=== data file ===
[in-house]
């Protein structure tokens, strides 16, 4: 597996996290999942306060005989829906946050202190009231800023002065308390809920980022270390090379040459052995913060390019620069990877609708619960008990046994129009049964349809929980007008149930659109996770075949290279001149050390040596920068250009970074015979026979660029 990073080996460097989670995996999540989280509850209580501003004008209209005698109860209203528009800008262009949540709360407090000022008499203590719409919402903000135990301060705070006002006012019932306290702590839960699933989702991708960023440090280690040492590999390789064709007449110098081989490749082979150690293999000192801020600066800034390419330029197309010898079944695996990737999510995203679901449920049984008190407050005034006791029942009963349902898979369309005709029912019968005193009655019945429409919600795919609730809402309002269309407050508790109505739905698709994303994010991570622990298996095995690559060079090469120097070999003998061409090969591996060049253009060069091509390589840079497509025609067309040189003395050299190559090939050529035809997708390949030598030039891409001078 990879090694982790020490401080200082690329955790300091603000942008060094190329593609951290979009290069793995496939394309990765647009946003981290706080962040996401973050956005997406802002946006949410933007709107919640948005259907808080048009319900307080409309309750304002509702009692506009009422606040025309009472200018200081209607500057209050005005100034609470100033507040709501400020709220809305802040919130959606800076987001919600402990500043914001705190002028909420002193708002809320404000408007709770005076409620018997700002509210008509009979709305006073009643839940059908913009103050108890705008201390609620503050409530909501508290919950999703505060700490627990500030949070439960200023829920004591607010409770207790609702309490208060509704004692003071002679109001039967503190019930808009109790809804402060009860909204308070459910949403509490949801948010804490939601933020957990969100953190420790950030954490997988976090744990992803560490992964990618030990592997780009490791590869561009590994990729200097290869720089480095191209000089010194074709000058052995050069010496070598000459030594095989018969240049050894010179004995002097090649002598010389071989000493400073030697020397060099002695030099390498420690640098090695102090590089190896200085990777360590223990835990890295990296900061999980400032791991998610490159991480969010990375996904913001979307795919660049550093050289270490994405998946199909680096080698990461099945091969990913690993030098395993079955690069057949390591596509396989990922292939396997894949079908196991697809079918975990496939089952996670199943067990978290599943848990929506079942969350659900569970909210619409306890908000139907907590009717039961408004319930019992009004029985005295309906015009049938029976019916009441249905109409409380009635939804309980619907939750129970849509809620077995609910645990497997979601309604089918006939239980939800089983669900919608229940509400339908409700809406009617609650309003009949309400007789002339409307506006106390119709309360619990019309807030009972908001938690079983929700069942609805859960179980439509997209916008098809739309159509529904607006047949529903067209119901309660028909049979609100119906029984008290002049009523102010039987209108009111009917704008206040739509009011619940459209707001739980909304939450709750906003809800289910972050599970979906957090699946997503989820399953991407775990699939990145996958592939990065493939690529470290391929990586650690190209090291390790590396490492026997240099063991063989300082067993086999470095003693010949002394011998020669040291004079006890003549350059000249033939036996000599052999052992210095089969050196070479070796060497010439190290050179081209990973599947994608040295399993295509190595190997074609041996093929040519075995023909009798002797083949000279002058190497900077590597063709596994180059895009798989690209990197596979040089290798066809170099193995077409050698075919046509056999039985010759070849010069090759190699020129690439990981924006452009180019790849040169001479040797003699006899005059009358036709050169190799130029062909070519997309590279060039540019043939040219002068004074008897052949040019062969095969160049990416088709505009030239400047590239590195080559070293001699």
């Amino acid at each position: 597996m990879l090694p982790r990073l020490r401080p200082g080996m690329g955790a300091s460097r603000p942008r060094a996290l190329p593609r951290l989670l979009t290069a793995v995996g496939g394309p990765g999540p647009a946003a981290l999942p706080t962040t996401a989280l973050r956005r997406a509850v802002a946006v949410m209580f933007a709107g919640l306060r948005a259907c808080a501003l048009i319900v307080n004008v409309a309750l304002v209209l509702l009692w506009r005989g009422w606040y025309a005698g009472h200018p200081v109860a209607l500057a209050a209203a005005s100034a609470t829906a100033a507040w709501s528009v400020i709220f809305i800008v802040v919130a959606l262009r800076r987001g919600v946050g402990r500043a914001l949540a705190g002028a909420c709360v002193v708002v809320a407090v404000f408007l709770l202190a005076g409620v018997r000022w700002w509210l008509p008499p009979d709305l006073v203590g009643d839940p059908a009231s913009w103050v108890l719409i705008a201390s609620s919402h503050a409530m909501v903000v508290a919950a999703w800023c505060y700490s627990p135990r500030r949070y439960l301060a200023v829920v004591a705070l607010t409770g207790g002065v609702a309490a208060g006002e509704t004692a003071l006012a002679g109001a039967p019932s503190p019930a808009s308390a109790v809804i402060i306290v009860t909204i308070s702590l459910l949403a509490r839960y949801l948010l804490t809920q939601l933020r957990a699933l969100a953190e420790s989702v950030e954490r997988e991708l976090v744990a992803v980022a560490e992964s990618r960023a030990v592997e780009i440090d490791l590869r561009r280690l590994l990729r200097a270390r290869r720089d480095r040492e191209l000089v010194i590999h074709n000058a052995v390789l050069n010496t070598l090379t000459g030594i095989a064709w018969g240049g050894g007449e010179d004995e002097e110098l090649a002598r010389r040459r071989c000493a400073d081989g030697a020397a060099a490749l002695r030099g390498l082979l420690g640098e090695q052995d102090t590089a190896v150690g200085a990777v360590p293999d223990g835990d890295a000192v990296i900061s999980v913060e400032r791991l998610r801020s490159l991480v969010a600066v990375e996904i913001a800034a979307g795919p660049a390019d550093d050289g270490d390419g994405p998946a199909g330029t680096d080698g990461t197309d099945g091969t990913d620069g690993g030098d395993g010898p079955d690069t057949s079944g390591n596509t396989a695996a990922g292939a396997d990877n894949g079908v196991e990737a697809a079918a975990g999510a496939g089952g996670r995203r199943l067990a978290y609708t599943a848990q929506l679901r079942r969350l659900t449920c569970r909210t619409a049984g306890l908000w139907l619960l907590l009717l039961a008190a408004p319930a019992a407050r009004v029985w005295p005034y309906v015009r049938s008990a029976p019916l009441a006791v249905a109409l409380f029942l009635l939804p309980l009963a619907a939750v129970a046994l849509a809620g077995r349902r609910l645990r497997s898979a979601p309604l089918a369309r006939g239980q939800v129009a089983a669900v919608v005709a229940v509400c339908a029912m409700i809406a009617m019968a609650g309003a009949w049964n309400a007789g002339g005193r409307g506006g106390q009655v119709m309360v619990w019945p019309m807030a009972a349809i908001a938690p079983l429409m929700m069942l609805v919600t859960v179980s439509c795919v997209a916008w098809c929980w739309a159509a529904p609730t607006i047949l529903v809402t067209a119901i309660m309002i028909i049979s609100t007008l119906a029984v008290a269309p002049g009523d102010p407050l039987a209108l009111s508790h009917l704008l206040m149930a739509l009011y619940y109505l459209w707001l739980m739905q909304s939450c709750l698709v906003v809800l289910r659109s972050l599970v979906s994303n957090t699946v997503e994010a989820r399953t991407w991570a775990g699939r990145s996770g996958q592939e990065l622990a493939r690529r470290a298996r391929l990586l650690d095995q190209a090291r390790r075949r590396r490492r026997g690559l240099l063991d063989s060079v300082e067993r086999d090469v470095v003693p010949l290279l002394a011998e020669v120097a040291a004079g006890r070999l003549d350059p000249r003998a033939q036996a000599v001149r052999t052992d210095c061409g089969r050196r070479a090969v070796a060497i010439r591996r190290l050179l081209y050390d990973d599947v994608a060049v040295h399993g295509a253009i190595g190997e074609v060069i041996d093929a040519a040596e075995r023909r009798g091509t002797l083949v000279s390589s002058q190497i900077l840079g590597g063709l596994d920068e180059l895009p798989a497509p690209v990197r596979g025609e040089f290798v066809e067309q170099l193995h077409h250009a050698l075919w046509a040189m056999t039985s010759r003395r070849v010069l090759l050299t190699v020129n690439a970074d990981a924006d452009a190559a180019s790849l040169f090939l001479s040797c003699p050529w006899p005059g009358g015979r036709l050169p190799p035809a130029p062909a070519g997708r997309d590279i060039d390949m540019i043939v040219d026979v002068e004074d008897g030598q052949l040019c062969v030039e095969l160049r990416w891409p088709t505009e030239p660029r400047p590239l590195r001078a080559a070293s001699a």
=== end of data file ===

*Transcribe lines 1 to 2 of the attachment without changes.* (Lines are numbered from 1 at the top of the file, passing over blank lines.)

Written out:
[in-house]
């Protein structure tokens, strides 16, 4: 597996996290999942306060005989829906946050202190009231800023002065308390809920980022270390090379040459052995913060390019620069990877609708619960008990046994129009049964349809929980007008149930659109996770075949290279001149050390040596920068250009970074015979026979660029 990073080996460097989670995996999540989280509850209580501003004008209209005698109860209203528009800008262009949540709360407090000022008499203590719409919402903000135990301060705070006002006012019932306290702590839960699933989702991708960023440090280690040492590999390789064709007449110098081989490749082979150690293999000192801020600066800034390419330029197309010898079944695996990737999510995203679901449920049984008190407050005034006791029942009963349902898979369309005709029912019968005193009655019945429409919600795919609730809402309002269309407050508790109505739905698709994303994010991570622990298996095995690559060079090469120097070999003998061409090969591996060049253009060069091509390589840079497509025609067309040189003395050299190559090939050529035809997708390949030598030039891409001078 990879090694982790020490401080200082690329955790300091603000942008060094190329593609951290979009290069793995496939394309990765647009946003981290706080962040996401973050956005997406802002946006949410933007709107919640948005259907808080048009319900307080409309309750304002509702009692506009009422606040025309009472200018200081209607500057209050005005100034609470100033507040709501400020709220809305802040919130959606800076987001919600402990500043914001705190002028909420002193708002809320404000408007709770005076409620018997700002509210008509009979709305006073009643839940059908913009103050108890705008201390609620503050409530909501508290919950999703505060700490627990500030949070439960200023829920004591607010409770207790609702309490208060509704004692003071002679109001039967503190019930808009109790809804402060009860909204308070459910949403509490949801948010804490939601933020957990969100953190420790950030954490997988976090744990992803560490992964990618030990592997780009490791590869561009590994990729200097290869720089480095191209000089010194074709000058052995050069010496070598000459030594095989018969240049050894010179004995002097090649002598010389071989000493400073030697020397060099002695030099390498420690640098090695102090590089190896200085990777360590223990835990890295990296900061999980400032791991998610490159991480969010990375996904913001979307795919660049550093050289270490994405998946199909680096080698990461099945091969990913690993030098395993079955690069057949390591596509396989990922292939396997894949079908196991697809079918975990496939089952996670199943067990978290599943848990929506079942969350659900569970909210619409306890908000139907907590009717039961408004319930019992009004029985005295309906015009049938029976019916009441249905109409409380009635939804309980619907939750129970849509809620077995609910645990497997979601309604089918006939239980939800089983669900919608229940509400339908409700809406009617609650309003009949309400007789002339409307506006106390119709309360619990019309807030009972908001938690079983929700069942609805859960179980439509997209916008098809739309159509529904607006047949529903067209119901309660028909049979609100119906029984008290002049009523102010039987209108009111009917704008206040739509009011619940459209707001739980909304939450709750906003809800289910972050599970979906957090699946997503989820399953991407775990699939990145996958592939990065493939690529470290391929990586650690190209090291390790590396490492026997240099063991063989300082067993086999470095003693010949002394011998020669040291004079006890003549350059000249033939036996000599052999052992210095089969050196070479070796060497010439190290050179081209990973599947994608040295399993295509190595190997074609041996093929040519075995023909009798002797083949000279002058190497900077590597063709596994180059895009798989690209990197596979040089290798066809170099193995077409050698075919046509056999039985010759070849010069090759190699020129690439990981924006452009180019790849040169001479040797003699006899005059009358036709050169190799130029062909070519997309590279060039540019043939040219002068004074008897052949040019062969095969160049990416088709505009030239400047590239590195080559070293001699």